Stepping into the forest is stepping into the past. Towering podocarp trees of all types – ancient rimu, totara, and rata – reach for the overcast sky, sheltering a multitude of ferns and shrubs and orchids. The forest floor is yet another forest. Mosses carpet the ground, bursting like little green stars in the dappled light. Seedlings sprout alongside them in determined abundance, with mushrooms of all shapes and colours. Tannins from the organic leaf litter stain the tiny forest creeks red, as though it is the lifeblood running through this living, breathing landscape. All around, the diverse plant life presents a truly humbling glimpse of what once was, before the rise of human civilisation.
And then, the birdsong. Melodious notes from the tui and bellbird contrast with the raucous screech of the kaka, the haunting whoops of the morepork, and the high-pitched chatter of New Zealand parakeets. Flocks of the tiny yellowhead, fantail, and tomtit flit through the foliage, and the friendly Stewart Island robin follows hikers to gorge on insects stirred in their passing. The whoosh of the wood pigeon’s wingbeats commonly echoes through the treetops, and on the ground weka forage, relentlessly picking at the leaf litter and entirely unperturbed by the presence of these tall, two-legged mammalian visitors.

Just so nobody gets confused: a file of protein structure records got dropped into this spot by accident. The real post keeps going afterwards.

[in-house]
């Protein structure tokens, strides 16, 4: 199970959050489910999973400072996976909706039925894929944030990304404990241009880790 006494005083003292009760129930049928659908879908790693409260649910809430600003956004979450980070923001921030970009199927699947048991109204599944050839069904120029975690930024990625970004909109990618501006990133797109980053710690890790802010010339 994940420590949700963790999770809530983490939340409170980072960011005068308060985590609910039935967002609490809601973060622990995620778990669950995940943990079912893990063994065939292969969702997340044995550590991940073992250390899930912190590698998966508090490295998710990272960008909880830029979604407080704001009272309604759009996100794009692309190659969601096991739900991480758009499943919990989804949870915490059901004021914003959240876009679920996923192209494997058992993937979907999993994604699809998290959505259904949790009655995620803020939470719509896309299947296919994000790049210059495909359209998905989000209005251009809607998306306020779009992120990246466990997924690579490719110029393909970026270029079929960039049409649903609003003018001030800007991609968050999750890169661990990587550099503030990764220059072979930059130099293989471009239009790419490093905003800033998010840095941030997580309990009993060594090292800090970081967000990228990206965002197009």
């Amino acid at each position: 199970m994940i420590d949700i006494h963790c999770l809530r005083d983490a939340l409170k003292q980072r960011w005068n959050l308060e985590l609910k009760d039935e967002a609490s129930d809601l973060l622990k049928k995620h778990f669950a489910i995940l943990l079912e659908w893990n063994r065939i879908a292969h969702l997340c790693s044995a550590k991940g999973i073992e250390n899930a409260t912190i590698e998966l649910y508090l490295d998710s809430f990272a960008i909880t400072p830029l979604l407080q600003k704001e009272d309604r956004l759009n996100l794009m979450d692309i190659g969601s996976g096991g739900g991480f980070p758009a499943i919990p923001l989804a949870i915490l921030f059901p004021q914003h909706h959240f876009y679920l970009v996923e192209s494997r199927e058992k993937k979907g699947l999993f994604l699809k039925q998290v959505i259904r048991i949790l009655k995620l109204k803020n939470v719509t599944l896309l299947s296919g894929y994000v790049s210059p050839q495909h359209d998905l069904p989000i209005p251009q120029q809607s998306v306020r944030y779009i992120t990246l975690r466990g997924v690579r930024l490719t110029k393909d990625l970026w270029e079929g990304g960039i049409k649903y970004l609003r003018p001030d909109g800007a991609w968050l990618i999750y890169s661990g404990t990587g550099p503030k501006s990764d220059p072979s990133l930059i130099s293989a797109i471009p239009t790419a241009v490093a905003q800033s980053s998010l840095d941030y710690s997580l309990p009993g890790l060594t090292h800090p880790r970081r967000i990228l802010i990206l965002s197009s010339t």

In fact, this bold nature towards humans is common among all of the birds on Ulva Island. An open sanctuary off the coast of Stewart Island, New Zealand, it is entirely free from rats and other introduced mammalian predators which have plagued ecosystems across the rest of the country. Multiple native plant and animal species have been reintroduced, and the success is tangible. Birdsong rises and falls in dulcet waves, a rare treat for the ears. Plants are diverse and abundant. Life thrives here. Stepping into the forest is stepping into the past…and the future.